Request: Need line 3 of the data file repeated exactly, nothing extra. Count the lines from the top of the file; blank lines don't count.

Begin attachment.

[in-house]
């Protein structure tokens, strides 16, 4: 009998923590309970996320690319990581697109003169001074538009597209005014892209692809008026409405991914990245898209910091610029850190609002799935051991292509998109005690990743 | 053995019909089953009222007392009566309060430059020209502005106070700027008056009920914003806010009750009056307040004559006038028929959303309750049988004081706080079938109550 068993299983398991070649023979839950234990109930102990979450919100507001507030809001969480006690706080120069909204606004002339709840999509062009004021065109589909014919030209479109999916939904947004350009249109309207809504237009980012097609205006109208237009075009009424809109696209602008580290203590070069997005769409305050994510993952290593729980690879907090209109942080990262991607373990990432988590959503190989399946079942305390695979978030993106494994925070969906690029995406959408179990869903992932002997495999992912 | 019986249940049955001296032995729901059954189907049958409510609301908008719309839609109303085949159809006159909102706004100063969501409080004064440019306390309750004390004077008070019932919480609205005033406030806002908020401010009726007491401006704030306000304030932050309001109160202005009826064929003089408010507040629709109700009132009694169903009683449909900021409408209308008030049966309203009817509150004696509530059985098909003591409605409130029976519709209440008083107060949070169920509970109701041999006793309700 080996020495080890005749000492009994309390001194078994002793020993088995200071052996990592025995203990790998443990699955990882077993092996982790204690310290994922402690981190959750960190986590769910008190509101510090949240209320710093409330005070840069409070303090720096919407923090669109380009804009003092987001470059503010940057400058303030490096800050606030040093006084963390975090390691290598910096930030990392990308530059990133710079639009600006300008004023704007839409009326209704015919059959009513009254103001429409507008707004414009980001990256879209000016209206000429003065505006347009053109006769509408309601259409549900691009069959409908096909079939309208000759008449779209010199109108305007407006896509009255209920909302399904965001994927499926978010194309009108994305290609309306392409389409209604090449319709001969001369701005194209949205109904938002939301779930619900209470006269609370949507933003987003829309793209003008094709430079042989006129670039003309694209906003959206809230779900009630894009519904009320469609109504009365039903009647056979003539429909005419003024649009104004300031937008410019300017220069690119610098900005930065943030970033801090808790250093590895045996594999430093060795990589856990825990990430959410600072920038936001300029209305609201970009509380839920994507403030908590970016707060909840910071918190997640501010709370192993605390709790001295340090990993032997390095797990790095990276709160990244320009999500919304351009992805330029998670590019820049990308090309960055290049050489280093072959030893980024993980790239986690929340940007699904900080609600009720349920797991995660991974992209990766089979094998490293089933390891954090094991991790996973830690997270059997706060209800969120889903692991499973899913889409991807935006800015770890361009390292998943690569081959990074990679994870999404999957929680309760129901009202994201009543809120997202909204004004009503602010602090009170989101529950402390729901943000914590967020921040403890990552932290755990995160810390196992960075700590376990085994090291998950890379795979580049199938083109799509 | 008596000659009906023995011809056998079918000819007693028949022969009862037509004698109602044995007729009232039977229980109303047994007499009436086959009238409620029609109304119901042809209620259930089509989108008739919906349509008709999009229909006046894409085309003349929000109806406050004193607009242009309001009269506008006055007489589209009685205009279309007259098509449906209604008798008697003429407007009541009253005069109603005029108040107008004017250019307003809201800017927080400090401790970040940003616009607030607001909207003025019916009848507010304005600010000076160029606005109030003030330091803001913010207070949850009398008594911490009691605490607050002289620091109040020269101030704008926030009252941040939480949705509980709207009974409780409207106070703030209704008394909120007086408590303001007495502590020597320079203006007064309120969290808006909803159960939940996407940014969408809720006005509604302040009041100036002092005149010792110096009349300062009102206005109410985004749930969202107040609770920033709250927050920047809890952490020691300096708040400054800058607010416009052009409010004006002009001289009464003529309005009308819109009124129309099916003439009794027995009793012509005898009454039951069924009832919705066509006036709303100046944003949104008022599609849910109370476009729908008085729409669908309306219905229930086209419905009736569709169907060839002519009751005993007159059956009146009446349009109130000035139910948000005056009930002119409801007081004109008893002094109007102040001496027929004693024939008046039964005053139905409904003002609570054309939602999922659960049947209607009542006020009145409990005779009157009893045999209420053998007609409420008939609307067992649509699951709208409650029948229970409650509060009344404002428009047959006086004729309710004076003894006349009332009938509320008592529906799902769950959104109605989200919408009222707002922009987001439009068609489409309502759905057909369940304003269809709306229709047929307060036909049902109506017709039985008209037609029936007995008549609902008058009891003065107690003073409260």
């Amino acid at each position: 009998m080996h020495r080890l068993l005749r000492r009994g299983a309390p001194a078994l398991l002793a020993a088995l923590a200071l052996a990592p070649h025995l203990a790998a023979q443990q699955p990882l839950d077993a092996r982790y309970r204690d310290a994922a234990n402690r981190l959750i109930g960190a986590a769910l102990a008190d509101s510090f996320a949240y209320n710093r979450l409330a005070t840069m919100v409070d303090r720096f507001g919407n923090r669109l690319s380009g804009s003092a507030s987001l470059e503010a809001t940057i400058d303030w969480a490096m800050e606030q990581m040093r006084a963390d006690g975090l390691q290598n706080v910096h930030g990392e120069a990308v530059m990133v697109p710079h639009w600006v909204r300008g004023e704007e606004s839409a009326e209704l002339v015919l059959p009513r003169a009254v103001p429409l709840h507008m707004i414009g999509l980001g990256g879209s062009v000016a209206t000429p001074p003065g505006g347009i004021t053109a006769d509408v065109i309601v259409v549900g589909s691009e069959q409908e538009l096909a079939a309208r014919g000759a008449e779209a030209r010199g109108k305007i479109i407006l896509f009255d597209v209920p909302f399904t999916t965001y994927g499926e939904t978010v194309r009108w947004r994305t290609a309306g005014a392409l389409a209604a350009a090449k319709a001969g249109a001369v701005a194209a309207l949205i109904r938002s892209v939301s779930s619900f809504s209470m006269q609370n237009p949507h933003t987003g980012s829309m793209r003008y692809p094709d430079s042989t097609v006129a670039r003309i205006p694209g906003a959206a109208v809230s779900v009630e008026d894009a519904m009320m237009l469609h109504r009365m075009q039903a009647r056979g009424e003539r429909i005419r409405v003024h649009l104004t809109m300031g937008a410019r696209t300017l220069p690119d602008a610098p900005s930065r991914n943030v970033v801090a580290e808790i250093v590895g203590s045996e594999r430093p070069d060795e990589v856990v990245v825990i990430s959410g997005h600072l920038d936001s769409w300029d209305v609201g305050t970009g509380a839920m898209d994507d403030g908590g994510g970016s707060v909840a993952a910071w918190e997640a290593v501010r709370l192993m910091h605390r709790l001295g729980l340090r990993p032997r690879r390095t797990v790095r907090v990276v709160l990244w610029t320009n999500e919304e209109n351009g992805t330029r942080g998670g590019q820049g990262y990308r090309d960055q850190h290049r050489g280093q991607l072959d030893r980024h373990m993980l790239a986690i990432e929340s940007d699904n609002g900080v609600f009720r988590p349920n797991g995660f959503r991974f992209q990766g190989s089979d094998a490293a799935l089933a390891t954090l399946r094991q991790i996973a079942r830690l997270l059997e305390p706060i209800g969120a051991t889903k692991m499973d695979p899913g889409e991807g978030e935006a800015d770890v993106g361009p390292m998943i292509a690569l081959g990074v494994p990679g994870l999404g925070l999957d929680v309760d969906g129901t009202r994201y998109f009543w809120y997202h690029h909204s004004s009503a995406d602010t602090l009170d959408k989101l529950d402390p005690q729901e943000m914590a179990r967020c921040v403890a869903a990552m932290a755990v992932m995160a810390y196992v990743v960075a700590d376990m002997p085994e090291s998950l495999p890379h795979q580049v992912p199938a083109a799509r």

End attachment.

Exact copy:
């Amino acid at each position: 009998m080996h020495r080890l068993l005749r000492r009994g299983a309390p001194a078994l398991l002793a020993a088995l923590a200071l052996a990592p070649h025995l203990a790998a023979q443990q699955p990882l839950d077993a092996r982790y309970r204690d310290a994922a234990n402690r981190l959750i109930g960190a986590a769910l102990a008190d509101s510090f996320a949240y209320n710093r979450l409330a005070t840069m919100v409070d303090r720096f507001g919407n923090r669109l690319s380009g804009s003092a507030s987001l470059e503010a809001t940057i400058d303030w969480a490096m800050e606030q990581m040093r006084a963390d006690g975090l390691q290598n706080v910096h930030g990392e120069a990308v530059m990133v697109p710079h639009w600006v909204r300008g004023e704007e606004s839409a009326e209704l002339v015919l059959p009513r003169a009254v103001p429409l709840h507008m707004i414009g999509l980001g990256g879209s062009v000016a209206t000429p001074p003065g505006g347009i004021t053109a006769d509408v065109i309601v259409v549900g589909s691009e069959q409908e538009l096909a079939a309208r014919g000759a008449e779209a030209r010199g109108k305007i479109i407006l896509f009255d597209v209920p909302f399904t999916t965001y994927g499926e939904t978010v194309r009108w947004r994305t290609a309306g005014a392409l389409a209604a350009a090449k319709a001969g249109a001369v701005a194209a309207l949205i109904r938002s892209v939301s779930s619900f809504s209470m006269q609370n237009p949507h933003t987003g980012s829309m793209r003008y692809p094709d430079s042989t097609v006129a670039r003309i205006p694209g906003a959206a109208v809230s779900v009630e008026d894009a519904m009320m237009l469609h109504r009365m075009q039903a009647r056979g009424e003539r429909i005419r409405v003024h649009l104004t809109m300031g937008a410019r696209t300017l220069p690119d602008a610098p900005s930065r991914n943030v970033v801090a580290e808790i250093v590895g203590s045996e594999r430093p070069d060795e990589v856990v990245v825990i990430s959410g997005h600072l920038d936001s769409w300029d209305v609201g305050t970009g509380a839920m898209d994507d403030g908590g994510g970016s707060v909840a993952a910071w918190e997640a290593v501010r709370l192993m910091h605390r709790l001295g729980l340090r990993p032997r690879r390095t797990v790095r907090v990276v709160l990244w610029t320009n999500e919304e209109n351009g992805t330029r942080g998670g590019q820049g990262y990308r090309d960055q850190h290049r050489g280093q991607l072959d030893r980024h373990m993980l790239a986690i990432e929340s940007d699904n609002g900080v609600f009720r988590p349920n797991g995660f959503r991974f992209q990766g190989s089979d094998a490293a799935l089933a390891t954090l399946r094991q991790i996973a079942r830690l997270l059997e305390p706060i209800g969120a051991t889903k692991m499973d695979p899913g889409e991807g978030e935006a800015d770890v993106g361009p390292m998943i292509a690569l081959g990074v494994p990679g994870l999404g925070l999957d929680v309760d969906g129901t009202r994201y998109f009543w809120y997202h690029h909204s004004s009503a995406d602010t602090l009170d959408k989101l529950d402390p005690q729901e943000m914590a179990r967020c921040v403890a869903a990552m932290a755990v992932m995160a810390y196992v990743v960075a700590d376990m002997p085994e090291s998950l495999p890379h795979q580049v992912p199938a083109a799509r």